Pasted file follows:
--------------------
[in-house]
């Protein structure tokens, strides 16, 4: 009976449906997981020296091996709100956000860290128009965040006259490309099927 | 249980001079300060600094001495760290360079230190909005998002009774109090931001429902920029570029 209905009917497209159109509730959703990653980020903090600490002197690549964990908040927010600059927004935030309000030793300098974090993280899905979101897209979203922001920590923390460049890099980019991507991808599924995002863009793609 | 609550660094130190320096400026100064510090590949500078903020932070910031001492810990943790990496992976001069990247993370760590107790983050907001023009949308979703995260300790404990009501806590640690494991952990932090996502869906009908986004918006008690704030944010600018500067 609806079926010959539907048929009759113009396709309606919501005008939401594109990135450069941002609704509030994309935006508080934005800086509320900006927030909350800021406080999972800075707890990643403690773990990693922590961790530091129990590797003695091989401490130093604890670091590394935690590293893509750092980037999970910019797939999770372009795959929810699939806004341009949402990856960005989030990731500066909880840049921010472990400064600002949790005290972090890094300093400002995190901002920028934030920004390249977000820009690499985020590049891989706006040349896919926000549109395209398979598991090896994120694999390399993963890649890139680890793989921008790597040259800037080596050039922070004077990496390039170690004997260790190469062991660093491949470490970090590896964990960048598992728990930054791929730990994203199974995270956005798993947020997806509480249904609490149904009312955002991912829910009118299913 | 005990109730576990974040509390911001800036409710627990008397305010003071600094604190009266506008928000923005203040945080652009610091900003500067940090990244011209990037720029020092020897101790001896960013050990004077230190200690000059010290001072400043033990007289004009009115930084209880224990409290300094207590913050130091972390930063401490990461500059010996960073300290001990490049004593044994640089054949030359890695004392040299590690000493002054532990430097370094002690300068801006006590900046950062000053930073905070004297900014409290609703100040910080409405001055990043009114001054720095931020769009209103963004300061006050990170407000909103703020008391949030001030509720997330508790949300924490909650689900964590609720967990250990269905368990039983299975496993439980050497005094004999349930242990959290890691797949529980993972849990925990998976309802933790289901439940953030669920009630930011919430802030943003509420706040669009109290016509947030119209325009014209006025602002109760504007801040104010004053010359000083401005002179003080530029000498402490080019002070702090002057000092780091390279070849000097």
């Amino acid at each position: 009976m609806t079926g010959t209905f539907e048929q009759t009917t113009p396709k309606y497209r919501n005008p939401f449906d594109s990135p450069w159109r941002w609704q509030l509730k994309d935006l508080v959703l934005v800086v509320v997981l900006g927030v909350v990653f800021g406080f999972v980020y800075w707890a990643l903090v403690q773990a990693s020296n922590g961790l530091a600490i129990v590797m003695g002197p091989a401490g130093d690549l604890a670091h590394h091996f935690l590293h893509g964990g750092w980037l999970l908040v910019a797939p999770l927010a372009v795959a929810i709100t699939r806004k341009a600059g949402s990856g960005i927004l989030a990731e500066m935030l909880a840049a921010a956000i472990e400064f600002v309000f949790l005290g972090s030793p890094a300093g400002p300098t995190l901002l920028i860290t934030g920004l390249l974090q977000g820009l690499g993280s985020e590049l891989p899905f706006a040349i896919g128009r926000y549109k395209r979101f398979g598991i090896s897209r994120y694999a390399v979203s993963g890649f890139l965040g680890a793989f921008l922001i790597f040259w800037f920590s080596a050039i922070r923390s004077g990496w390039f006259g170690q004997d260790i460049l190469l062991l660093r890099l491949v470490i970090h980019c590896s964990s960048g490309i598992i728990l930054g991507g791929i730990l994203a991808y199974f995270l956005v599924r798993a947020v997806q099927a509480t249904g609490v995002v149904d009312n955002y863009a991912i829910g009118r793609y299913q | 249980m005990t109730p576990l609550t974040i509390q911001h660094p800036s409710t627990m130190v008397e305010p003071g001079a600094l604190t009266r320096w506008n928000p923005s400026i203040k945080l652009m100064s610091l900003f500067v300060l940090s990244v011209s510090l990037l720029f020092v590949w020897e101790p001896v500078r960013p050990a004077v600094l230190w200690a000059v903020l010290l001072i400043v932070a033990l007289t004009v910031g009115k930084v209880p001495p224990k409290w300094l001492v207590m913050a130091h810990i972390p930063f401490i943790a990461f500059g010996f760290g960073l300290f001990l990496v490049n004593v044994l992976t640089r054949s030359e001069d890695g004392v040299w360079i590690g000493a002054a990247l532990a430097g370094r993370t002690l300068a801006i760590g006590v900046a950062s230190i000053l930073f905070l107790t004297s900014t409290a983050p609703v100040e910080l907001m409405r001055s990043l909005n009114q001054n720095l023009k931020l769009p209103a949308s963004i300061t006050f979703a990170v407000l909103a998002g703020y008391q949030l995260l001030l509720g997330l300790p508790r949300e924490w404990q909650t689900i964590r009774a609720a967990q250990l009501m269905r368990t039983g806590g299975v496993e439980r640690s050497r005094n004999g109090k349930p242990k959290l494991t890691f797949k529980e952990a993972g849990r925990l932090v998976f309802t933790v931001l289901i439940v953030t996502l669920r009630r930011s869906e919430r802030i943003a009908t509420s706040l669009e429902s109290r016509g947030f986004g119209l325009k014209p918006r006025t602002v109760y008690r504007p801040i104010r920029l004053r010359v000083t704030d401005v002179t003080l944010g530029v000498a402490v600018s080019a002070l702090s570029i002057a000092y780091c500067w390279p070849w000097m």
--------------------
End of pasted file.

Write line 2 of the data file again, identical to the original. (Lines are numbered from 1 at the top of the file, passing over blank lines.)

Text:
């Protein structure tokens, strides 16, 4: 009976449906997981020296091996709100956000860290128009965040006259490309099927 | 249980001079300060600094001495760290360079230190909005998002009774109090931001429902920029570029 209905009917497209159109509730959703990653980020903090600490002197690549964990908040927010600059927004935030309000030793300098974090993280899905979101897209979203922001920590923390460049890099980019991507991808599924995002863009793609 | 609550660094130190320096400026100064510090590949500078903020932070910031001492810990943790990496992976001069990247993370760590107790983050907001023009949308979703995260300790404990009501806590640690494991952990932090996502869906009908986004918006008690704030944010600018500067 609806079926010959539907048929009759113009396709309606919501005008939401594109990135450069941002609704509030994309935006508080934005800086509320900006927030909350800021406080999972800075707890990643403690773990990693922590961790530091129990590797003695091989401490130093604890670091590394935690590293893509750092980037999970910019797939999770372009795959929810699939806004341009949402990856960005989030990731500066909880840049921010472990400064600002949790005290972090890094300093400002995190901002920028934030920004390249977000820009690499985020590049891989706006040349896919926000549109395209398979598991090896994120694999390399993963890649890139680890793989921008790597040259800037080596050039922070004077990496390039170690004997260790190469062991660093491949470490970090590896964990960048598992728990930054791929730990994203199974995270956005798993947020997806509480249904609490149904009312955002991912829910009118299913 | 005990109730576990974040509390911001800036409710627990008397305010003071600094604190009266506008928000923005203040945080652009610091900003500067940090990244011209990037720029020092020897101790001896960013050990004077230190200690000059010290001072400043033990007289004009009115930084209880224990409290300094207590913050130091972390930063401490990461500059010996960073300290001990490049004593044994640089054949030359890695004392040299590690000493002054532990430097370094002690300068801006006590900046950062000053930073905070004297900014409290609703100040910080409405001055990043009114001054720095931020769009209103963004300061006050990170407000909103703020008391949030001030509720997330508790949300924490909650689900964590609720967990250990269905368990039983299975496993439980050497005094004999349930242990959290890691797949529980993972849990925990998976309802933790289901439940953030669920009630930011919430802030943003509420706040669009109290016509947030119209325009014209006025602002109760504007801040104010004053010359000083401005002179003080530029000498402490080019002070702090002057000092780091390279070849000097």